I agree with E.T. on the topic of news media we often forget that the muck slinging that is staged on the news is just that- staged. We as people often forget that the news is still a TV channel in for the ratings and can slant any topic any way they wish to get the maximum amount of publicity. From raving tabloids, to Fox news, every area has a slant. Sure sometimes people do need to be seen for some of the incorrect things that they are doing but instead of taking action through compromise and working together for better appeal, our leaders, and our citizens, continue to insult others in ways that are legitimately ridiculous. The one thing that really hurts this topic is the use of assumed knowledge. Assuming anything is usually not the best way to gain information, but we as people use this and put our half-truth ridiculous assumptions on the big screen. These assumptions happen all the time and they are often always causal. For example just because someone supports the rights of the Jewish community, the must despise and the fear the Islamic community. Do we not see how these assumptions are tearing our country apart? Being a cop does not mean you hate people of color, Being a christian does not mean you must hate the LGBTQ+ community, being man does not mean that you do not care about women’s rights. But in the society we live in the next quick buck is made off of each of us hating and hurting one another.

  5. Xavier Lucas-Cooper says:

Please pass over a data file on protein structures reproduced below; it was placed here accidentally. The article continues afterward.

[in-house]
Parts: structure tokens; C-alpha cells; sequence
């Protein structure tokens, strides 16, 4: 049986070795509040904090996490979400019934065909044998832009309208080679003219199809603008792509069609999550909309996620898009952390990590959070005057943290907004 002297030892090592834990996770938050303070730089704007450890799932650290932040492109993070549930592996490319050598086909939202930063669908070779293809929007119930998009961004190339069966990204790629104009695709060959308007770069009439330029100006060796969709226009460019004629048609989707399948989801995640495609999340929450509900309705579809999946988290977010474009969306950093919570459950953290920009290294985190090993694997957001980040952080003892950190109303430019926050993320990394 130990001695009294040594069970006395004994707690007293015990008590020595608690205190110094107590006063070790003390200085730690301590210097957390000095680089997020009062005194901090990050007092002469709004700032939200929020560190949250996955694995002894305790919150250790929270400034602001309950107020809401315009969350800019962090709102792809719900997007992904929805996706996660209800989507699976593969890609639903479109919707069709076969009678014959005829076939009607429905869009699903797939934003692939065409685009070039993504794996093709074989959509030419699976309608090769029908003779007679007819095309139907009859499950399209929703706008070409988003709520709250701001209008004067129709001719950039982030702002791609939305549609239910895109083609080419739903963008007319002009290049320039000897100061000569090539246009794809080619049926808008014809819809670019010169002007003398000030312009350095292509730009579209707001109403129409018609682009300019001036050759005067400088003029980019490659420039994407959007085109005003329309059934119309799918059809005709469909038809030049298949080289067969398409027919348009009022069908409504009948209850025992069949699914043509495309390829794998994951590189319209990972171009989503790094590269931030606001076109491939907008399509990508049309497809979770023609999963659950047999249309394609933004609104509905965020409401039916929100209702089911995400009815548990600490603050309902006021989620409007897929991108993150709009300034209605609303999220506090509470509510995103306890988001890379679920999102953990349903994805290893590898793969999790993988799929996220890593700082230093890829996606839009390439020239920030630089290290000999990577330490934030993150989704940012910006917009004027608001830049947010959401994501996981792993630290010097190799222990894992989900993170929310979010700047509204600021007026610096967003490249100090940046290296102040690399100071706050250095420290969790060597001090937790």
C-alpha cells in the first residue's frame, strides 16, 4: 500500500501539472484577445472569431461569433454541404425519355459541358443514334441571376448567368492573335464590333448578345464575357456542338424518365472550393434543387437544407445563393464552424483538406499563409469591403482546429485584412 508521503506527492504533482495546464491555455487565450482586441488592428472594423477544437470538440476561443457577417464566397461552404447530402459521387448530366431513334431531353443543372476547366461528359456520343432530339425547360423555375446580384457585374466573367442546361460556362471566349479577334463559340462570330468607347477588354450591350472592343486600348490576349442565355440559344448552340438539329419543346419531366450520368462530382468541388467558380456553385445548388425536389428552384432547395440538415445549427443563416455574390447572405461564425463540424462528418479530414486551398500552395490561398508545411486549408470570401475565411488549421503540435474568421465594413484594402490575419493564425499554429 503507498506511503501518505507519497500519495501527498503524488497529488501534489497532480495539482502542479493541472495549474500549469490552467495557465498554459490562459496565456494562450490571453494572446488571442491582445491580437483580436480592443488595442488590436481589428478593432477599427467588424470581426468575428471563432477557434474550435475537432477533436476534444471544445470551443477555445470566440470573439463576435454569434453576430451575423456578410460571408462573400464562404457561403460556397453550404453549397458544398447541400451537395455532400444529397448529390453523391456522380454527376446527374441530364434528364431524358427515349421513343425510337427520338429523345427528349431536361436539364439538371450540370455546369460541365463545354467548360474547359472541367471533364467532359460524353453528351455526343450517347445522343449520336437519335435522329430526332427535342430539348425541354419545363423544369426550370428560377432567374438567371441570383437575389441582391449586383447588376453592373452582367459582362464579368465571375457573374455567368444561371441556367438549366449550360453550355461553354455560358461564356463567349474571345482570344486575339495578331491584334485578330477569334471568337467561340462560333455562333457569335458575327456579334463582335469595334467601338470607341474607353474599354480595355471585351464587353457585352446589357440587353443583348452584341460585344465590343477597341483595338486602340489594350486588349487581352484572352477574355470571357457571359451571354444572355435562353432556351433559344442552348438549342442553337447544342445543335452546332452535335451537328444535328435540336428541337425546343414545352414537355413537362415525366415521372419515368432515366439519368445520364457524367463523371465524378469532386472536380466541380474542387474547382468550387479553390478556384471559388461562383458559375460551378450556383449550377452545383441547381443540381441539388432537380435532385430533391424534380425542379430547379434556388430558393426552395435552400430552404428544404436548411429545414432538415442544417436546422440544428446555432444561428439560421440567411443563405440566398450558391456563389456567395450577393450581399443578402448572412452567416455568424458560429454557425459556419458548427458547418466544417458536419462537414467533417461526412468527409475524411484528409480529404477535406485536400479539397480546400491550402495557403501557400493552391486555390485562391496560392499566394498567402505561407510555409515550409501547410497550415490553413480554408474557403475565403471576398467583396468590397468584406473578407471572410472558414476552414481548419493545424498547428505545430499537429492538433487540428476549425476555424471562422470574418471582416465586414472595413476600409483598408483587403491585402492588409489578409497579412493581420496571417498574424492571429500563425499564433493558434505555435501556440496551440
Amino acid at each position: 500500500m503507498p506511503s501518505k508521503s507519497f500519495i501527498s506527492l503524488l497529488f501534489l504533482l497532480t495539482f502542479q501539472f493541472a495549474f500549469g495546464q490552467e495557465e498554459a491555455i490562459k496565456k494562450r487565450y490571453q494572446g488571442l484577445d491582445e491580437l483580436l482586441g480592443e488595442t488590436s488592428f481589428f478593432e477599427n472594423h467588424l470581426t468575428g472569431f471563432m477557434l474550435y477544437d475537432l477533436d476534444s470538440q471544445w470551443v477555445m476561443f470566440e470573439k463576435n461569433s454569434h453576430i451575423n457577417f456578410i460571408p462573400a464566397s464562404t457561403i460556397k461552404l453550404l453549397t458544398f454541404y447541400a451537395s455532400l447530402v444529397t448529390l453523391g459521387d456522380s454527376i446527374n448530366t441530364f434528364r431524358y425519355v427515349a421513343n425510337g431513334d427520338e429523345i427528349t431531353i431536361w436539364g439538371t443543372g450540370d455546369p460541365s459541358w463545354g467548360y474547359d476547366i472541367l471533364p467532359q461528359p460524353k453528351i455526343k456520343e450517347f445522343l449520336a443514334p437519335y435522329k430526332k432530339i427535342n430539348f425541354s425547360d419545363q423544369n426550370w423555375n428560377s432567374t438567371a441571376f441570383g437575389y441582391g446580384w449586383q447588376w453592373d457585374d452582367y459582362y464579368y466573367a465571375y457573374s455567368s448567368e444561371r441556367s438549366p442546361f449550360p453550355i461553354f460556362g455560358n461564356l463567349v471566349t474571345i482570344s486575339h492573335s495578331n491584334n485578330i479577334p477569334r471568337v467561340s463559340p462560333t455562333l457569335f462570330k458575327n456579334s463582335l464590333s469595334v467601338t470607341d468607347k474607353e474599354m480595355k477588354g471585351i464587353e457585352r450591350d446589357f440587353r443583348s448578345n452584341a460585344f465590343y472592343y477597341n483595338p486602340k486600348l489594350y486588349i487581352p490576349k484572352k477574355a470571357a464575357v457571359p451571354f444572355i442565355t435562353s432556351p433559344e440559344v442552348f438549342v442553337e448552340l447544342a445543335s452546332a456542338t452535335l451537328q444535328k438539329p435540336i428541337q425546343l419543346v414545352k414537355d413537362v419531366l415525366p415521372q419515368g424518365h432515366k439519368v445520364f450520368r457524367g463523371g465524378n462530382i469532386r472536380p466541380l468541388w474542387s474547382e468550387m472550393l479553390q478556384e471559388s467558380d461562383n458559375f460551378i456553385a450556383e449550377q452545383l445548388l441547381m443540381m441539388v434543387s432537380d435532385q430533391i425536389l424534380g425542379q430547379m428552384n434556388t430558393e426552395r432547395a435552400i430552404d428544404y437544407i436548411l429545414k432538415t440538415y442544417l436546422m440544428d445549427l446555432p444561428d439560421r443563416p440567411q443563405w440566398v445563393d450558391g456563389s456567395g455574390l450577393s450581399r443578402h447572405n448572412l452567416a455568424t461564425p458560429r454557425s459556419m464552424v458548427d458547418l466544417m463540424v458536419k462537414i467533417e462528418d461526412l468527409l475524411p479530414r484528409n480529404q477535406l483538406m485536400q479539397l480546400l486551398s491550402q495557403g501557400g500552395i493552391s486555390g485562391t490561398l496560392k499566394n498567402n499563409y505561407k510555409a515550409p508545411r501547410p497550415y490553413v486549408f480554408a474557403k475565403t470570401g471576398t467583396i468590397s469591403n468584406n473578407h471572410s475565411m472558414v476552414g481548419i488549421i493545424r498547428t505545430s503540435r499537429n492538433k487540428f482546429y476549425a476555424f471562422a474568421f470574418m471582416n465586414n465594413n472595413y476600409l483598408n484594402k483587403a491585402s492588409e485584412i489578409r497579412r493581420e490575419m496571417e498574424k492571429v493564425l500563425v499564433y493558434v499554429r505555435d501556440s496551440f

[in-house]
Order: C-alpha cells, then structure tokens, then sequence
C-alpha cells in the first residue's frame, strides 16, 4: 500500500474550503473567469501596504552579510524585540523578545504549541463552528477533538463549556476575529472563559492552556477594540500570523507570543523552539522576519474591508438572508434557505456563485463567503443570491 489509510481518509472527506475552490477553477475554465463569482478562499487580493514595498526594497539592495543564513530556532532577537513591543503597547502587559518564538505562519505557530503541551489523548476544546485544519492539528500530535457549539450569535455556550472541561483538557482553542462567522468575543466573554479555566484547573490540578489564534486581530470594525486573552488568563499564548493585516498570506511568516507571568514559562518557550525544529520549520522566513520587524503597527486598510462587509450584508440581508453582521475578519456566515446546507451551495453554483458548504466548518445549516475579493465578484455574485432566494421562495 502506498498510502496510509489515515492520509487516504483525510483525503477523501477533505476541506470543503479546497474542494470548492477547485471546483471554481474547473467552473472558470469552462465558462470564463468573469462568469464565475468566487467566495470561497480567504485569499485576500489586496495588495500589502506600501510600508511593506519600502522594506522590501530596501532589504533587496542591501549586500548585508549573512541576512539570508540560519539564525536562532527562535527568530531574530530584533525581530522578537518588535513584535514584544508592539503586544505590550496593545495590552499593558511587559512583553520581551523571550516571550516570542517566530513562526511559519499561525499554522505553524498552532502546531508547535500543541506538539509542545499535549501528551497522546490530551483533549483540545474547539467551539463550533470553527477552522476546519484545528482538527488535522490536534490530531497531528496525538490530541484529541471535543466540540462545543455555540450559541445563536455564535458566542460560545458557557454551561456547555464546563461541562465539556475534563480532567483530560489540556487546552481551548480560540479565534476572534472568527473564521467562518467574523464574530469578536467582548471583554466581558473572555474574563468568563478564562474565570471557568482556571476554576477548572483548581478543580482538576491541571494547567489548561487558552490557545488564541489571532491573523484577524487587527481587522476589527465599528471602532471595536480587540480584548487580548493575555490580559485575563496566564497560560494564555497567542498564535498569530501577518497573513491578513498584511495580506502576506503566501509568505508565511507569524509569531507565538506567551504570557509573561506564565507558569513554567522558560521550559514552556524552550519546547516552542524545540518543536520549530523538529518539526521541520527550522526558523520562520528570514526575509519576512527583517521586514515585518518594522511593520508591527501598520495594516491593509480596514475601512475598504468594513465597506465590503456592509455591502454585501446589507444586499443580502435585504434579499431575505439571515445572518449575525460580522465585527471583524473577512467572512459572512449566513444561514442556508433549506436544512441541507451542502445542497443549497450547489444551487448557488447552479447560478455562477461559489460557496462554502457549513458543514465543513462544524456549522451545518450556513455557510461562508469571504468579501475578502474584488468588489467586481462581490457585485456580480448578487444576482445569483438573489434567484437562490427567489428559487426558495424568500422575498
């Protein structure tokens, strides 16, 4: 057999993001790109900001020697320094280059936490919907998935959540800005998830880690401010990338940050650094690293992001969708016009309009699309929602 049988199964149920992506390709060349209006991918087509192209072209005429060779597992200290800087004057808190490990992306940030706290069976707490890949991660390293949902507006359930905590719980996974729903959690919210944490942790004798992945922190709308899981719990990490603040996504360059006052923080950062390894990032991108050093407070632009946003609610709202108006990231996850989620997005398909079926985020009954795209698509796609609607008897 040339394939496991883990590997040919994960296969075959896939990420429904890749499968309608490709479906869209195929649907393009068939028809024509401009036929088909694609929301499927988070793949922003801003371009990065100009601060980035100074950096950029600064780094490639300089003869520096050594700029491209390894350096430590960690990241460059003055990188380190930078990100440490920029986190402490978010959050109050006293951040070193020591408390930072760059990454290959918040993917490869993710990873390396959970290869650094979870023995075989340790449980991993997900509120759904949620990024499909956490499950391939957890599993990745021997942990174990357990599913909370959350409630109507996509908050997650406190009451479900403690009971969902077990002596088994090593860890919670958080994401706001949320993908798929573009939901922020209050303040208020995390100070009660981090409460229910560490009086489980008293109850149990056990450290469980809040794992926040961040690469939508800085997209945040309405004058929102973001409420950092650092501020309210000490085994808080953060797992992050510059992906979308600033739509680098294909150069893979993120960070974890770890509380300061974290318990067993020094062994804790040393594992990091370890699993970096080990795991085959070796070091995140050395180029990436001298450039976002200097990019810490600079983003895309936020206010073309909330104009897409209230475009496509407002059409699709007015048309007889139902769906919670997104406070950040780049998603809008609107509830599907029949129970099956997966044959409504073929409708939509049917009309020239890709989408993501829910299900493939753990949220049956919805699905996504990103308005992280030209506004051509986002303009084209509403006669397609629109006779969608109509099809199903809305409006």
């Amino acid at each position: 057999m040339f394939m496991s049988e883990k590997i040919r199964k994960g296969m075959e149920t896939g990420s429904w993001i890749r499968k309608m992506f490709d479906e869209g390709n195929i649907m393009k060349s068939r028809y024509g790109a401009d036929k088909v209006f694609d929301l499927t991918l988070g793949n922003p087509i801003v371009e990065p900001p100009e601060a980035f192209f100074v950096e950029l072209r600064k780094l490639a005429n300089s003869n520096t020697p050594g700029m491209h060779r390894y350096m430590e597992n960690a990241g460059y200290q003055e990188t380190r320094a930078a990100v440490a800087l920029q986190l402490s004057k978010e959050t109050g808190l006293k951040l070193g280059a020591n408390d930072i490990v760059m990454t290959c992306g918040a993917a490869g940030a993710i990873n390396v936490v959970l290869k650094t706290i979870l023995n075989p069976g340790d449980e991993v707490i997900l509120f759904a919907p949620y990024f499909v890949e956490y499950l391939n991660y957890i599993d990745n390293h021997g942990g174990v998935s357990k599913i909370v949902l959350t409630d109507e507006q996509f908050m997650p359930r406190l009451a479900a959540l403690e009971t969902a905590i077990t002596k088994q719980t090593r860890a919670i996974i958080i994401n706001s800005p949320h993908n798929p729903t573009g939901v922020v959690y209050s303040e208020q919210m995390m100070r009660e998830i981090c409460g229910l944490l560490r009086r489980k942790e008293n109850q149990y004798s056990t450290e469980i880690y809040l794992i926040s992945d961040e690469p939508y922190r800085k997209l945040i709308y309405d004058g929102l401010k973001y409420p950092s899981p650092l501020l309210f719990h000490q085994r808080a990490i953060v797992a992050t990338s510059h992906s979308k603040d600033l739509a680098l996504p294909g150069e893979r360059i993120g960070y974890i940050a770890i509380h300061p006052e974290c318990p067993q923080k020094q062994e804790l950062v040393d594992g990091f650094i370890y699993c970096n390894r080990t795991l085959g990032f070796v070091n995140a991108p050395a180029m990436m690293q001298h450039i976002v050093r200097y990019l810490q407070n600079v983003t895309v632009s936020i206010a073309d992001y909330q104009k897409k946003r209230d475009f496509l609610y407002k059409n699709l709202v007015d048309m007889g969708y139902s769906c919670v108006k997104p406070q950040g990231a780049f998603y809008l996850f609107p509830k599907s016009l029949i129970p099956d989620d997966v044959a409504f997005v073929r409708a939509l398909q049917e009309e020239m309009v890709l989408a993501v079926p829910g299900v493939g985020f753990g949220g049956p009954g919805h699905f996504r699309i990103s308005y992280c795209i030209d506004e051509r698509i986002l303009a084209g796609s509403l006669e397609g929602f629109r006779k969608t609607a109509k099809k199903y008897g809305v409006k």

The practice of callout culture is on one side hugely detrimental, but on the other, useful in order to bring to light issues that are present in today’s society. Callout culture is commonly used to publicly shame people over extremely trivial matters. This causes discourse between friends and even strangers through social media. However, the repeated use of callout culture can be utilized to bring attention to important problems such as climate change, racism, and human rights issues. Overall, callout culture is something that could be recognized as something that instills a sense of purpose and determination, but at the moment, it is widely known as something that people overlook because of the constant misuse of it.

  6. Bubba says:

    In my opinion, call out culture seems to be simply expressing the opinion of a group of people with hard emphasis. This is not a good representation of our government, nor is it healthy for our society. Even though Chelsea Clinton’s opinions might not be mutual to others, this should not have accosted her a crime. Even if their opinion is obviously different from the majority, it is their freedom of speech to express it. Publicly shaming someone does not benefit either sides. Detractors should listen to other people’s perspectives of their claim before aggressively attacking and shaming them.

  7. random says:

    People are entitled to their own opinions, and should be allowed to express them, as long as they aren’t doing so violently. The people who accosted Clinton had their own opinion, as did Clinton, and both were not in the wrong to voice them. Although some people think that callout culture is wrong, I think it is a way for people to let others know their thoughts, whether good or bad. The people who actually say something are at least doing something to make change. The one issue I do see with callout culture is people strictly thinking what they believe in is right and not listening to what anyone else has to say. In this case, there is no way to reach a compromise. I think people should listen to what everyone has to say before making a decisions only based on what their opinion is.